Not only do I really like hog hunting, but I’ll have to admit that I’m a major gear nut too. I really like trying all kinds of new guns and gear for my passion, Hog Hunting. Being in the gun industry, opportunities abound. While I’m constantly trying new products, I’ve settled on certain guns and gear as necessary and my proven favorites.

While cool guns and optics are a blast to read about, look at pictures of, and handle, a few more mundane products are essential for hog hunting success. We’ll call these our necessary gear and they consist of:

Hunting Vehicle. I hunt a large area; 15,000 acres plus, so good off road transportation is essential. I’ve tried a lot of ATVs/UTVs and have settled on Kawasaki for the following reasons: they are quiet, comfortable, have lots of cargo space, and the local dealer is great. We run both 610 and 4010 Trans Mules. The 610 is bulletproof. The 4010, with all their bells and whistles are less so, but I often need to transport more than one person so they work for me. While on this subject, you MUST have good auxiliary lights. I use the excellent HID variety because they are reliable, don’t scare game which sees the blue light as natural daylight and have a long range. The two 4” 35 watt lights I use allow me to identify the sex of a hog out to 100 yards or so.

Good binoculars. I’ve been using the Nikon Monarch ATB 8.5×56 for quite a while with excellent results. They have the best light gathering of any binocular that I have tried to date. Downside, they are pretty big and heavy. More recently I have been using a pair of Burris Signature Select 8.5×56 which are 95% as good in low light, smaller and lighter. Since I do a lot of walking during spot and stalk hunting, the reduction in size and weight is very nice. You really can’t go wrong with either product in my opinion. Bottom line, don’t even consider a cheap bino with an objective lens of less than 40mm.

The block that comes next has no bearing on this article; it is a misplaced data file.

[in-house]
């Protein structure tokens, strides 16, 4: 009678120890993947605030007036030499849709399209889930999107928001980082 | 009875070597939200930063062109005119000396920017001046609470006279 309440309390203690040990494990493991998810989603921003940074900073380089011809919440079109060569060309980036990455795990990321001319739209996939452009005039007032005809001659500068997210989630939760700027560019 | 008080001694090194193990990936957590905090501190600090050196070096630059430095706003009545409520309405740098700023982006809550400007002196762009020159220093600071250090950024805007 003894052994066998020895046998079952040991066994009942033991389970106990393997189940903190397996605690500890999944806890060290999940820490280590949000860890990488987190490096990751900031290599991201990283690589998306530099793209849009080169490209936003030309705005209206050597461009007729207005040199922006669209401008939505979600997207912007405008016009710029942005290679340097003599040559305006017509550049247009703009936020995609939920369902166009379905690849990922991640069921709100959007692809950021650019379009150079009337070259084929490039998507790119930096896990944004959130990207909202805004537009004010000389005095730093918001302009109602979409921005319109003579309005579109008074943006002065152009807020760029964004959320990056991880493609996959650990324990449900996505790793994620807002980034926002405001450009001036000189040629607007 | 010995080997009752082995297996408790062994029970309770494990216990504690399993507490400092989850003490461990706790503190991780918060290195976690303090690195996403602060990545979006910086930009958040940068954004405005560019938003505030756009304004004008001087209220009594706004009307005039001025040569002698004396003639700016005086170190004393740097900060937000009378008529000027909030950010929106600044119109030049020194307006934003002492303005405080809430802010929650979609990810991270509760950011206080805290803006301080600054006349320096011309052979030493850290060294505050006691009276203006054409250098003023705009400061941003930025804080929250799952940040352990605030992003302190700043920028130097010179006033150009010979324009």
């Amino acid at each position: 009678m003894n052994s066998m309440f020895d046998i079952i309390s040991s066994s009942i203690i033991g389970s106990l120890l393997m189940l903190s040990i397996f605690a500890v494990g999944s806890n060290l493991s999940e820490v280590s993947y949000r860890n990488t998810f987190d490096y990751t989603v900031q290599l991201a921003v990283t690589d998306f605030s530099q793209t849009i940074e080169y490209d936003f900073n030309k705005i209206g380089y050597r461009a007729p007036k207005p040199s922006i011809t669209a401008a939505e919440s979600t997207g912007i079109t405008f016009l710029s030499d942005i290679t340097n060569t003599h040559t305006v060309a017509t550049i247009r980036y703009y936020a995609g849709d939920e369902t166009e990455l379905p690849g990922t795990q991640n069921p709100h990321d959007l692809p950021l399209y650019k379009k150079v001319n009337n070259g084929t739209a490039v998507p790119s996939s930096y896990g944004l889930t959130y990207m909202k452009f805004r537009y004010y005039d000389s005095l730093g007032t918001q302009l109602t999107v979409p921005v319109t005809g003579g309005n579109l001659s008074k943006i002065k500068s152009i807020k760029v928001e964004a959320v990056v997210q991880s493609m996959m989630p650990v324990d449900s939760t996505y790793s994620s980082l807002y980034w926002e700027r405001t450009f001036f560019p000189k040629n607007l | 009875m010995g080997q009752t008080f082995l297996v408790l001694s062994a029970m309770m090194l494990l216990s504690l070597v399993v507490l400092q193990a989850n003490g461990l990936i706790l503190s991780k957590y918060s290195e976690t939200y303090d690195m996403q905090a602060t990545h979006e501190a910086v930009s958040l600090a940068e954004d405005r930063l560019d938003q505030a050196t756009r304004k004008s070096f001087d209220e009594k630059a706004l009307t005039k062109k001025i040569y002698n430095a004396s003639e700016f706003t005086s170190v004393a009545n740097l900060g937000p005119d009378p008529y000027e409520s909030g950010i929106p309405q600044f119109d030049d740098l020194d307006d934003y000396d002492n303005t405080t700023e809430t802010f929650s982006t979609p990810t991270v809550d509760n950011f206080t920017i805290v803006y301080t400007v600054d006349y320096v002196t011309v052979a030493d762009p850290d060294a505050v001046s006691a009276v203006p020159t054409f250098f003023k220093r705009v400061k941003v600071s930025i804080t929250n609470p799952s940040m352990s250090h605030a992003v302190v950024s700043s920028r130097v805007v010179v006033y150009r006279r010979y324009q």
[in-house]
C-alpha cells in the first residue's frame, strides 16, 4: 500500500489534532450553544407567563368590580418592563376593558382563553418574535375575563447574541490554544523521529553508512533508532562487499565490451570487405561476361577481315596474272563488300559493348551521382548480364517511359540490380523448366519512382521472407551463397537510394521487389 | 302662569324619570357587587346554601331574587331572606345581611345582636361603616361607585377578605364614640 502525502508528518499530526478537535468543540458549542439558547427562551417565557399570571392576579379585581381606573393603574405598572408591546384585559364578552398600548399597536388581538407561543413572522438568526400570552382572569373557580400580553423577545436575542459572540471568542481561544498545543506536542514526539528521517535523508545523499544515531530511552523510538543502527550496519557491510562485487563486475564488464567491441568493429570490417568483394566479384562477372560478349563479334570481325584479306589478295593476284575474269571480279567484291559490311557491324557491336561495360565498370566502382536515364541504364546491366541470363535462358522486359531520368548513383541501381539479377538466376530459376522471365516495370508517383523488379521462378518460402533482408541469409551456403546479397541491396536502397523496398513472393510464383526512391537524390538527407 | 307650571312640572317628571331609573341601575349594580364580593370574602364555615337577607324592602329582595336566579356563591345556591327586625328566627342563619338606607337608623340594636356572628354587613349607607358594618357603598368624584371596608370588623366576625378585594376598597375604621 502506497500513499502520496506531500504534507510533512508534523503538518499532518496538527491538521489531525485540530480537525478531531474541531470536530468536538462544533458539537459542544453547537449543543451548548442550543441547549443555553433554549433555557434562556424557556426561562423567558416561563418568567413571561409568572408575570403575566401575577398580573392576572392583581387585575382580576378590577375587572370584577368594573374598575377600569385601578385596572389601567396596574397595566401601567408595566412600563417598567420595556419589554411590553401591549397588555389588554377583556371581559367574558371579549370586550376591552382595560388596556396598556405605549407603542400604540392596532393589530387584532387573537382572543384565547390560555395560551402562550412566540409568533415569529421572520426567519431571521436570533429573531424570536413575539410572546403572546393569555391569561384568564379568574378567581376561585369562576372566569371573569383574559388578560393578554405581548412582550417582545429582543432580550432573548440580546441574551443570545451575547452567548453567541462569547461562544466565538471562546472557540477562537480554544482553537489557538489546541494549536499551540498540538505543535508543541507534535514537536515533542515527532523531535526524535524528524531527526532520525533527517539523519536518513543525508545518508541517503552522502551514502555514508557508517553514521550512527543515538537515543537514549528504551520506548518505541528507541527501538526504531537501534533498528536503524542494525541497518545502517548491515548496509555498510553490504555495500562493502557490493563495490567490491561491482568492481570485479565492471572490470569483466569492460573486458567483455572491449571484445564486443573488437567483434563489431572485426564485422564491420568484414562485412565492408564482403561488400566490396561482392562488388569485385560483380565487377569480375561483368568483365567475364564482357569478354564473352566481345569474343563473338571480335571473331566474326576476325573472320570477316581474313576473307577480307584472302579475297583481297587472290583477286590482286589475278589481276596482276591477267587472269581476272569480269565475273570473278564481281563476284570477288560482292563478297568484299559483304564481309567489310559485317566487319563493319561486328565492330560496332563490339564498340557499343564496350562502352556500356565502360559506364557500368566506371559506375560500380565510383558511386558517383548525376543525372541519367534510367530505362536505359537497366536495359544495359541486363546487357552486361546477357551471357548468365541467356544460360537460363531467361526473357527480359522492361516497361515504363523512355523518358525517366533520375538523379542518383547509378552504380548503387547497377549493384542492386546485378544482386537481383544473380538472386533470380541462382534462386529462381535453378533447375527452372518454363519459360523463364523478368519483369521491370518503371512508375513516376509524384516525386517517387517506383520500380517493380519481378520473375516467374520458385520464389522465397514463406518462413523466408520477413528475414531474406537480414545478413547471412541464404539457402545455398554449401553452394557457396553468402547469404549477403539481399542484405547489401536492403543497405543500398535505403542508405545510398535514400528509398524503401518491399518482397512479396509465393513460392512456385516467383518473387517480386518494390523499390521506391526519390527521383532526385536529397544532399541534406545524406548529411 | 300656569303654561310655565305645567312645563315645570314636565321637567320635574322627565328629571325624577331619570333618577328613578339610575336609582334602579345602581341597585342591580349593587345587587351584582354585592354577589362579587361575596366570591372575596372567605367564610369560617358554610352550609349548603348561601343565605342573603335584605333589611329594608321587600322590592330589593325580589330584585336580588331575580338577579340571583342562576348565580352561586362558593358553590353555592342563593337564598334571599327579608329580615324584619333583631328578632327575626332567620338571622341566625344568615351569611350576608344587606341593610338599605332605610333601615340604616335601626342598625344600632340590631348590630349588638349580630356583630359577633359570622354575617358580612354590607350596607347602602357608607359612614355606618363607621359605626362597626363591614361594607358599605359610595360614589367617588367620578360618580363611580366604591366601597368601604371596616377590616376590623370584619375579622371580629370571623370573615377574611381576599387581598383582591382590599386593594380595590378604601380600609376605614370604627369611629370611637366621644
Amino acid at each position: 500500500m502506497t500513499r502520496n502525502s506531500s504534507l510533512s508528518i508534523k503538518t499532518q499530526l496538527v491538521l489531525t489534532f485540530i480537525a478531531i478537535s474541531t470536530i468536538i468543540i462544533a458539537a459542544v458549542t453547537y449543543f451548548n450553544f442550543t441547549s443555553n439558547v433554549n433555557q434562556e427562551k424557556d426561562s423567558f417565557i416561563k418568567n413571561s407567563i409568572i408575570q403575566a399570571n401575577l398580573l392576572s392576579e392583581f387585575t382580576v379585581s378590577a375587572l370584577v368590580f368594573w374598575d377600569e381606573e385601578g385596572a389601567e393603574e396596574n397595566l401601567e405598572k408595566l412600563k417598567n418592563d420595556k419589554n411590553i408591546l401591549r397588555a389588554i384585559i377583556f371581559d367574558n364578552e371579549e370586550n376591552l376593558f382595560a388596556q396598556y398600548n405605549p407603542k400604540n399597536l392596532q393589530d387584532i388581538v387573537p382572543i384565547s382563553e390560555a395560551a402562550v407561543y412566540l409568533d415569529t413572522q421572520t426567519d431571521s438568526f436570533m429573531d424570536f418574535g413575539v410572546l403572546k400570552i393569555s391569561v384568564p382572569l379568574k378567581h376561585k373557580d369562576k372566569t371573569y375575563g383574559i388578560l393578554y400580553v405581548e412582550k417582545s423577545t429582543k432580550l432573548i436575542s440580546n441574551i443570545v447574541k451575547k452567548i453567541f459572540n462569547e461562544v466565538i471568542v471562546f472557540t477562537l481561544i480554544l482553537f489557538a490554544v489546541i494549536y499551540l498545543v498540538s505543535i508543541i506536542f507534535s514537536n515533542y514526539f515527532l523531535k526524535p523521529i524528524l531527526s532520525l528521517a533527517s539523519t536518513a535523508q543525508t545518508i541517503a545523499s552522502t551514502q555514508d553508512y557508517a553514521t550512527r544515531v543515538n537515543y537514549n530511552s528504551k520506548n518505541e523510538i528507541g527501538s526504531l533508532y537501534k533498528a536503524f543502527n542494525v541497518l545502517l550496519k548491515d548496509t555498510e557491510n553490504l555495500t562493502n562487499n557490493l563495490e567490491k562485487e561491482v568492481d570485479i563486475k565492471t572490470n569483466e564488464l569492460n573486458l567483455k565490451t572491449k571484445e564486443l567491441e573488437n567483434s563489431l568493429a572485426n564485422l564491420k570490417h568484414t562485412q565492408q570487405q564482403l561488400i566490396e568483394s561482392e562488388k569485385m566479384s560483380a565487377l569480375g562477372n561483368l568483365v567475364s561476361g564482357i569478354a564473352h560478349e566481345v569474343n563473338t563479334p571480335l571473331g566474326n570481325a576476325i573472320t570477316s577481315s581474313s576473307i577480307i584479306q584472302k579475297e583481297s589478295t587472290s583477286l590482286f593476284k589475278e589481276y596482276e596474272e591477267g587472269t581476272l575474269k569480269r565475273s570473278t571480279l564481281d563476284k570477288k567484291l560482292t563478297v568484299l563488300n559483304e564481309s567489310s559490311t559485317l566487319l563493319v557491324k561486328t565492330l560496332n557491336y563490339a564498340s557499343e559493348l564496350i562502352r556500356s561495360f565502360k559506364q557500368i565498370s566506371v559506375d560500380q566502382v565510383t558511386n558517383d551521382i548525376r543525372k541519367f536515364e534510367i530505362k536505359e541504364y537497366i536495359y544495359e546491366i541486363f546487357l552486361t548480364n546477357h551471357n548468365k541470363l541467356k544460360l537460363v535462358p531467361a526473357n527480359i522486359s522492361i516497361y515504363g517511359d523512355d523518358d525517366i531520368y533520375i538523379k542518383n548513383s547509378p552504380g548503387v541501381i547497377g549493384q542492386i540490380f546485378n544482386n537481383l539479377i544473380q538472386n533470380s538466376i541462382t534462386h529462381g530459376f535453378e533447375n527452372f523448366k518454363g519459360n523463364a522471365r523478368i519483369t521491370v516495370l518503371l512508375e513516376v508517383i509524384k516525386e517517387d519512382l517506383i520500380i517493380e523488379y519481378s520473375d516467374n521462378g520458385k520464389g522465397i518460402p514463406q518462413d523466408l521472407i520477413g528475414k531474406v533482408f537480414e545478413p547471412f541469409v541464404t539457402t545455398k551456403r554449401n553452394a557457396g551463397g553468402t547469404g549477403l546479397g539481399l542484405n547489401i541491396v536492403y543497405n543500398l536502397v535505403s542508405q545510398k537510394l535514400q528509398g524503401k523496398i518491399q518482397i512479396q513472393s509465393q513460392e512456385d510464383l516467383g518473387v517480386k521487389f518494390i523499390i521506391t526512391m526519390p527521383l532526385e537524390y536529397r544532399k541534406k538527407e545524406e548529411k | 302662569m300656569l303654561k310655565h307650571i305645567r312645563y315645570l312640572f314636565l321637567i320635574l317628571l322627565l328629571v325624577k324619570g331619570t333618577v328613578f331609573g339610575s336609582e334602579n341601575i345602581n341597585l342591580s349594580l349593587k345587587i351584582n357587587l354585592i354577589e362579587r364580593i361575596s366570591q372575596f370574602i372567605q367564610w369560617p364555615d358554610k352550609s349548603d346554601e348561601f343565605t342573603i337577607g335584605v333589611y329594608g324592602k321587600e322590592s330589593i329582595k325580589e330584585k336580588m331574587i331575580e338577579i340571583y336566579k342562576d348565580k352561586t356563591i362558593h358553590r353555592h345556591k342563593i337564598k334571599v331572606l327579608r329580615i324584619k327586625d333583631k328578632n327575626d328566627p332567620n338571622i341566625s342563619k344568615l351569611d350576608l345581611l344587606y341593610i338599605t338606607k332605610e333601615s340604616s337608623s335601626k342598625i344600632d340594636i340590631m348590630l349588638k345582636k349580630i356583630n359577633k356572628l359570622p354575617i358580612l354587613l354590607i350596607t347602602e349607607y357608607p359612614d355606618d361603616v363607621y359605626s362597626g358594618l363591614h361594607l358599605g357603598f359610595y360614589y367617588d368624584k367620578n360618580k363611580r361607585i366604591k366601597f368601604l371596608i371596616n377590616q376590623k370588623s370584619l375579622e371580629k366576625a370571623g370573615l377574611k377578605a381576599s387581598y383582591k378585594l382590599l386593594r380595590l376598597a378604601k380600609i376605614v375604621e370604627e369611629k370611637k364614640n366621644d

Shooting Sticks. If you do spot and stalk hunting, you simply gotta have them! I learned this in Africa where most shots are taken from shooting sticks. I use the Stoney Point Expedition model which works great from kneeling or standing and are simple and quick to use.

Wind Detection. Windicator powder for daytime use and a Bic lighter for night time use are essential. Successful hog hunting is all about working the wind. Hogs see OK, hear pretty well and have sense of smell that’s EXCEPTIONAL. You simply MUST know at all times what the wind is doing, it’s the difference between success and failure.

Weapons Mounted Light. If you don’t have a night vision weapons sight, which most people won’t, you will need a weapon mounted bright focused light to shoot after dark when most hogs are out. There are dozens of good weapons lights on the market, however, many are designed for handguns and to spread a wide beam. These will not work well for hog hunting. You need the brightest, most focused beam you can get for hog hunting. You need enough light to properly identify and place your shot out to 75 yards minimum. Personally, I use an excellent light made for Wilson Combat by Coast, it’s bright, focused, durable, and has a very long run time on common AAA batteries.